On Foreign Soil
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Congress is moving ahead with legislation to amend a tax law that allows U.S. exporters to establish foreign sales corporations (FSCs) abroad. With FSCs, companies can lower their income tax rate on the profits made from selling products in other countries. (For more details, see February 2000's "Tax Talk.")
The legislative push is in response to a recent ruling from the World Trade Organization (WTO) indicating that the 1982 law allowing FSCs provides unfair subsidies to U.S. companies. The European Union brought the complaint to the WTO.
Because of the FSC tax law, U.S. exporters receive an estimated $4 billion in tax breaks per year. The U.S. government contends these breaks help maintain U.S. companies' price competitiveness in world markets.
In February, the WTO upheld a preliminary ruling against the United States and recommended that it bring the law into conformity with the WTO rules. Countries can ignore rulings, but then they must compensate their trading partners or accept sanctions.
Congress is considering legislation designed to preserve the financial benefits that companies receive when setting up FSCs and at the same time address the EU complaint. The legislation would amend the law so it applies to exports or to goods made by companies' affiliates in foreign countries.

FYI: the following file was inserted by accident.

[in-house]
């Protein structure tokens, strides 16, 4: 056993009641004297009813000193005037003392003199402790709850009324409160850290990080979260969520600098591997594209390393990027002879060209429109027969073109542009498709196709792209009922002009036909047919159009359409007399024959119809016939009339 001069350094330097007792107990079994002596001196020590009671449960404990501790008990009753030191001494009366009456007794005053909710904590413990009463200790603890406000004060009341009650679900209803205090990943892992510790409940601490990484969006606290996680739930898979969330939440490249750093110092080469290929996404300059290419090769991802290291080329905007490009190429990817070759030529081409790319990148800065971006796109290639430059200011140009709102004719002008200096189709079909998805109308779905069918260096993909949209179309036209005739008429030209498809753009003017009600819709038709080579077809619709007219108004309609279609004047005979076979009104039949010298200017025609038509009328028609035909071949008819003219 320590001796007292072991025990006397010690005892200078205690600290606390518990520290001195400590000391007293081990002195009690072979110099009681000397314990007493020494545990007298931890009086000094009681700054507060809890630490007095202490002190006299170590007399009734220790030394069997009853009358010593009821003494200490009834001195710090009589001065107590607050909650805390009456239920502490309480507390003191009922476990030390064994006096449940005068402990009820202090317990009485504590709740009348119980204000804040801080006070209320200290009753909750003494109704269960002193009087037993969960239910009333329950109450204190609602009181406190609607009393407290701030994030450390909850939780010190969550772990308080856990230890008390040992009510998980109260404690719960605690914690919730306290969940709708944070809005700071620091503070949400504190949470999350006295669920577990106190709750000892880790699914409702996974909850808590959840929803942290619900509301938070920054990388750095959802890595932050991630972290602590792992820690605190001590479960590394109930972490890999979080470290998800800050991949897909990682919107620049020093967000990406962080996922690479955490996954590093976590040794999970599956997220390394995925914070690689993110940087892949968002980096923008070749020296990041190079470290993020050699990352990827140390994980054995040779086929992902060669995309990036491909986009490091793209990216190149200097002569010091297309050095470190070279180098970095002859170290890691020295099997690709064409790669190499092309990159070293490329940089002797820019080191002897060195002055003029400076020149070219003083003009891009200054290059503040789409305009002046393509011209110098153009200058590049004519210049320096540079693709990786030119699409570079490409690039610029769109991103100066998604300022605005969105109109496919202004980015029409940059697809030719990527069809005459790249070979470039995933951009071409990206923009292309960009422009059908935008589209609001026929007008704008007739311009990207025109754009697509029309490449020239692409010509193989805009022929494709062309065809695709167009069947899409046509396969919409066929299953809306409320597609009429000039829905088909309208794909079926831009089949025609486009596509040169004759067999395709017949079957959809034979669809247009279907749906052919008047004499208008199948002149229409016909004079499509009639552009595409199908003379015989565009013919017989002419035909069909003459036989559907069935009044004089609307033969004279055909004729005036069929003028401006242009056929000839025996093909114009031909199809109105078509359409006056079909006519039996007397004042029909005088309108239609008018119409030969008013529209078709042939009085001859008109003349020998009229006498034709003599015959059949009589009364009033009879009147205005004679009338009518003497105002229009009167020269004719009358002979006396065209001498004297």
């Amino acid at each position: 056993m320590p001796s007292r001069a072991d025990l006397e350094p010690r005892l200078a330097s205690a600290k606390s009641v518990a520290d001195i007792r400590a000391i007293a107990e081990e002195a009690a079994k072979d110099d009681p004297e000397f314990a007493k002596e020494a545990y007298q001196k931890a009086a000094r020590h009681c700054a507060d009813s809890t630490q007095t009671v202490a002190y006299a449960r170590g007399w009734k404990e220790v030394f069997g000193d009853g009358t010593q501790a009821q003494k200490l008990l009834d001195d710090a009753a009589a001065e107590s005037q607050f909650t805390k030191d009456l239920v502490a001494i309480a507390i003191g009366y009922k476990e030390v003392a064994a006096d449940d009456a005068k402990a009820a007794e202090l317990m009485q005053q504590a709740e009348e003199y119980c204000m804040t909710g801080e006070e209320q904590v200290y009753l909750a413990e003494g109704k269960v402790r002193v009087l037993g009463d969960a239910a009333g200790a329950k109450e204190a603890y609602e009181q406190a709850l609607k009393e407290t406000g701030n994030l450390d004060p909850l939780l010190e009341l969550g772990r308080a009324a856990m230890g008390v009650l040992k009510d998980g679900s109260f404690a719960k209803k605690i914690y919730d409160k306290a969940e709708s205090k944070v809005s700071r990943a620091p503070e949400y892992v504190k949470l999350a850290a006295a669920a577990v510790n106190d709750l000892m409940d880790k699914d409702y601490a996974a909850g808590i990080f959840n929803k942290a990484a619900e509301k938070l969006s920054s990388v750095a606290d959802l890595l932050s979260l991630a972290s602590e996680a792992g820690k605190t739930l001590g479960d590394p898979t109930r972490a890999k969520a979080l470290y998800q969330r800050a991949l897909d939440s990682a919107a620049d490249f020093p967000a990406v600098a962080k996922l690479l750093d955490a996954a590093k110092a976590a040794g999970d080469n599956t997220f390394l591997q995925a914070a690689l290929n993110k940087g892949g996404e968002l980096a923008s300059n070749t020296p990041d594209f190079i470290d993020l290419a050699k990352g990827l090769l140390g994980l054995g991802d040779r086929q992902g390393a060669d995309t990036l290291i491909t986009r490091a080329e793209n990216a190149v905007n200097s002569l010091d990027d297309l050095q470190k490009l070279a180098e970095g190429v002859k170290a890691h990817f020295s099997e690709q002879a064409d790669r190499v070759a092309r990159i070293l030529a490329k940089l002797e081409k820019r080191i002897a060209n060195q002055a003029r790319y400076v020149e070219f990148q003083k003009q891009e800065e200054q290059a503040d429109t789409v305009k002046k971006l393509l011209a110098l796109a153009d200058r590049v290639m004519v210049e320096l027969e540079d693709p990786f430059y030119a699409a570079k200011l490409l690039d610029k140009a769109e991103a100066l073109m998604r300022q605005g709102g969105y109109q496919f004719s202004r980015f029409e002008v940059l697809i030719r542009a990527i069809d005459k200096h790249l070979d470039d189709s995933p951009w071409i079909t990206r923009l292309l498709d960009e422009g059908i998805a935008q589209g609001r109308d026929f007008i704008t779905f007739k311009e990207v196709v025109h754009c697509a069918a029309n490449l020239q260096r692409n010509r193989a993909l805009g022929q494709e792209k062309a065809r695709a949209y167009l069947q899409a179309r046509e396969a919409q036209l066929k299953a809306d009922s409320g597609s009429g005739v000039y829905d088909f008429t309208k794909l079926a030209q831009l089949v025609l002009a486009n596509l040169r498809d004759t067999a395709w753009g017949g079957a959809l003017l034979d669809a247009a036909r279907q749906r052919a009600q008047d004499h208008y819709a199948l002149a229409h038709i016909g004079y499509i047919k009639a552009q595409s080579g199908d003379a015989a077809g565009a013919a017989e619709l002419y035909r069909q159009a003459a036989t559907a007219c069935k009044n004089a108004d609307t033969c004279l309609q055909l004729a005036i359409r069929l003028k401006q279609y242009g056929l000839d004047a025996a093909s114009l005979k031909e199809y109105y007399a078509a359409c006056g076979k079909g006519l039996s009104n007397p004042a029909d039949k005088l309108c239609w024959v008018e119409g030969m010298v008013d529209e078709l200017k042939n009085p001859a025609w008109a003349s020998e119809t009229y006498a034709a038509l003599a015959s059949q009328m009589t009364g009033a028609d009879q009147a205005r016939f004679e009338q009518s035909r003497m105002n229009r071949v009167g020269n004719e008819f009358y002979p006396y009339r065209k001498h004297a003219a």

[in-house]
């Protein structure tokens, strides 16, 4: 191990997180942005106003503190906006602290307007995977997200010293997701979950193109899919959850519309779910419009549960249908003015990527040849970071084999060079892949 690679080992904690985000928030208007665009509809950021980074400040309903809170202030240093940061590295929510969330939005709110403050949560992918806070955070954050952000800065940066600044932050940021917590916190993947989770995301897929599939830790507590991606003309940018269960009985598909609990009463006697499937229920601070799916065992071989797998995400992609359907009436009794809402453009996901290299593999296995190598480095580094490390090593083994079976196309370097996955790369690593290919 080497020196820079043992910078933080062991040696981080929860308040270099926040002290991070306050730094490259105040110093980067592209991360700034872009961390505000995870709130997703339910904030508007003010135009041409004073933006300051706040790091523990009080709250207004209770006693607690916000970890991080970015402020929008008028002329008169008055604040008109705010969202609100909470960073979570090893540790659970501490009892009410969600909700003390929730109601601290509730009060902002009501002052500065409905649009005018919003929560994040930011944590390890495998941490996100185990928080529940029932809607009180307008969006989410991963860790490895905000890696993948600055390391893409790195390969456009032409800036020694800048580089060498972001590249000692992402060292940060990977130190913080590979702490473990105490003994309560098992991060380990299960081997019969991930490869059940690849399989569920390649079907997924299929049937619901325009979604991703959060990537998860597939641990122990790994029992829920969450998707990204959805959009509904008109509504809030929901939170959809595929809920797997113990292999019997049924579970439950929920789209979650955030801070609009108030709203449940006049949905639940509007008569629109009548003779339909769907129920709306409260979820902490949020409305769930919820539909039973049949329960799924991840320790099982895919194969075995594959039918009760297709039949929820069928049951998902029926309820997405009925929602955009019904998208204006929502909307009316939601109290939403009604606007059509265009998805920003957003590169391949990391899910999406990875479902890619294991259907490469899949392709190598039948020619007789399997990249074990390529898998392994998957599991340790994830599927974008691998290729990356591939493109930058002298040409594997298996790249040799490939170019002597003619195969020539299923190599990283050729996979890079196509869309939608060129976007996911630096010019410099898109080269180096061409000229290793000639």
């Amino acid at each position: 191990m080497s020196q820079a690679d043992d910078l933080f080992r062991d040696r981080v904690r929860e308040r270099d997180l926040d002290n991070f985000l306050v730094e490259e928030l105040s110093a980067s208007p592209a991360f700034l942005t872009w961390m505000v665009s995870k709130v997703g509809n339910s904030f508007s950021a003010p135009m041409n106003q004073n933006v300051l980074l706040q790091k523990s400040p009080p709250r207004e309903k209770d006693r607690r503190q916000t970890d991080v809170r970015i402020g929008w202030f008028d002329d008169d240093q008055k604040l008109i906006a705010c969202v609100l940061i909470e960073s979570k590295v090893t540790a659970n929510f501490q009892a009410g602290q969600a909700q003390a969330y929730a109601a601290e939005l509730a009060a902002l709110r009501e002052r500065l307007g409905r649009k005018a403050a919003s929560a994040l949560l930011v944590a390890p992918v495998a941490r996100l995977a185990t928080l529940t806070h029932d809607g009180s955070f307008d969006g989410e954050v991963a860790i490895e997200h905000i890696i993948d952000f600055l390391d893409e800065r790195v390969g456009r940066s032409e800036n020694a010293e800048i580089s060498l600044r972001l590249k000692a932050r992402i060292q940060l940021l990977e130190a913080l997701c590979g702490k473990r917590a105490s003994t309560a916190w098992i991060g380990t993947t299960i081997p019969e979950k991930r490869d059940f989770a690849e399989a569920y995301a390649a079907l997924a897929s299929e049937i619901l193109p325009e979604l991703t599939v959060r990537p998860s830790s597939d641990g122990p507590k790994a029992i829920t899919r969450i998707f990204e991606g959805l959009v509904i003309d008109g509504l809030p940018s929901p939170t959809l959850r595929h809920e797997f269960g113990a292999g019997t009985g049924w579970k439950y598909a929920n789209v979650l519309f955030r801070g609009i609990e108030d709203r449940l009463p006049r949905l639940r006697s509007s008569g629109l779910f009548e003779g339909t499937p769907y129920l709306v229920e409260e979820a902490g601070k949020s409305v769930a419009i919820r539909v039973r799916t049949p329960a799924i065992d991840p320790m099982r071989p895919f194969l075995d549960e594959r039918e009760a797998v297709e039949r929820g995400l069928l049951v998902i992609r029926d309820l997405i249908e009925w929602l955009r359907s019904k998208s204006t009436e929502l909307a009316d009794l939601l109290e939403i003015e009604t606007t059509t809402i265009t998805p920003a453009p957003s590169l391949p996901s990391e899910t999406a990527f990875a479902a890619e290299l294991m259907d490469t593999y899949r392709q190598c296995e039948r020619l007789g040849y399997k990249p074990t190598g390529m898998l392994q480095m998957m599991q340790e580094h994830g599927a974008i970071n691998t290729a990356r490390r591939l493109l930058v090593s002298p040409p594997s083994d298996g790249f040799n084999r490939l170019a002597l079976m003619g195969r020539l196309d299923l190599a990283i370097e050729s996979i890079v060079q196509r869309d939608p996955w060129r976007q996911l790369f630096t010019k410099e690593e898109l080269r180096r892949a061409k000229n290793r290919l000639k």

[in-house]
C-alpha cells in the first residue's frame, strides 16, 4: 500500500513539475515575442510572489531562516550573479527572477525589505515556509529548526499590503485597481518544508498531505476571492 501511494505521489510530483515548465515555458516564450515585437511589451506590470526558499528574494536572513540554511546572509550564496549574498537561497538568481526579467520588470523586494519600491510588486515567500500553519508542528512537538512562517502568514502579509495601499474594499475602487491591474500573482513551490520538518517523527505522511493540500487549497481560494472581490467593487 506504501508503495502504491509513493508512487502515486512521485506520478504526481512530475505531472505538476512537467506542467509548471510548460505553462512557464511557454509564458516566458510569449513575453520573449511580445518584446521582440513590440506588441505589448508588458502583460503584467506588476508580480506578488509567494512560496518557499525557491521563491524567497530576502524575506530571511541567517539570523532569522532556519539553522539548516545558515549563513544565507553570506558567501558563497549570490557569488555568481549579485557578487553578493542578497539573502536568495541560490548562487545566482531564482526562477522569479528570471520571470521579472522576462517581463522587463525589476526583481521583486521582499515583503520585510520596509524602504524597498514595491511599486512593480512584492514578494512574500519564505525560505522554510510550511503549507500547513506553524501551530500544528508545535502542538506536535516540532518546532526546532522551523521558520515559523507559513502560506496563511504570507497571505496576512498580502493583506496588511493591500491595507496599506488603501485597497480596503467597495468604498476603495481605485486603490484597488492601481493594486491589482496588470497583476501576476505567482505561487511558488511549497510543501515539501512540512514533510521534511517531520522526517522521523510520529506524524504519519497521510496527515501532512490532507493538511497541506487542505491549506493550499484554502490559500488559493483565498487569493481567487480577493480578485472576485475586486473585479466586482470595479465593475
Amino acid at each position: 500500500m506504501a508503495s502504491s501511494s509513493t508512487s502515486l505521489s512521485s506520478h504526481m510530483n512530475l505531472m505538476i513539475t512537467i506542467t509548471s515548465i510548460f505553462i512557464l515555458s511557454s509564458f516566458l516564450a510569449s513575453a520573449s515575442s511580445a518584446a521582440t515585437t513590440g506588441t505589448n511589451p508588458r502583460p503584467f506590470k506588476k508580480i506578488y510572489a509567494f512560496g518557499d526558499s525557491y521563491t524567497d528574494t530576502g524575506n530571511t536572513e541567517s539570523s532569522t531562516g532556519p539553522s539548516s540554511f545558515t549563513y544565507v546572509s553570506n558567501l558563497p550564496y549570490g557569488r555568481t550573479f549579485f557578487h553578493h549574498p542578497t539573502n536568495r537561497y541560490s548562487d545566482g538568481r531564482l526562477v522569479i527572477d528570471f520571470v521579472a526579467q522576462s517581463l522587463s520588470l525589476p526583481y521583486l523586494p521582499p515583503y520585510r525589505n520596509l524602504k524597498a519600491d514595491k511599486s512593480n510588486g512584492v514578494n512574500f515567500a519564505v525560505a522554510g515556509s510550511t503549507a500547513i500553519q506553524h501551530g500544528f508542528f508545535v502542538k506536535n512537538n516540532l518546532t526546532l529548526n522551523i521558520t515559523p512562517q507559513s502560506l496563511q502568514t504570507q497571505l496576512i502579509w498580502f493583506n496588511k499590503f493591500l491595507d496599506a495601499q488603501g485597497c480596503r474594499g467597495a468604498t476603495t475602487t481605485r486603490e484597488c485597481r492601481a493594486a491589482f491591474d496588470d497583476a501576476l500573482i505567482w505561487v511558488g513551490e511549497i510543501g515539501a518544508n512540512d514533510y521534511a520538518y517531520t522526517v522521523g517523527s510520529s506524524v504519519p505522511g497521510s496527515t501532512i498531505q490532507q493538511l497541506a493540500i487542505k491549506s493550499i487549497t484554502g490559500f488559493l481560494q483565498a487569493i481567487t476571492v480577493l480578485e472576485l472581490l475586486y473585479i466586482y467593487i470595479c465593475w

The EU isn't satisfied with Congress' effort. It says the legislation not only preserves the tax break available to U.S. companies but also extends to it other types of businesses.
The United States' solution is unusual, sources say. Normally, case-losing countries compromise. In this case, however, Congress feels the FSC law provides a benefit to U.S. companies that needs to be preserved.
If you operate an FSC, don't panic, says Saul B. Brenner, a
tax partner in charge of international taxation for the New York
City accounting firm David Berdon & Co. LLP. While there may be
some modification in the FSC law, he says, U.S. companies are not
likely to lose the tax break altogether.
Joan Szabo is a writer in Great Falls, Virginia, who has reported on tax issues for more than 13 years.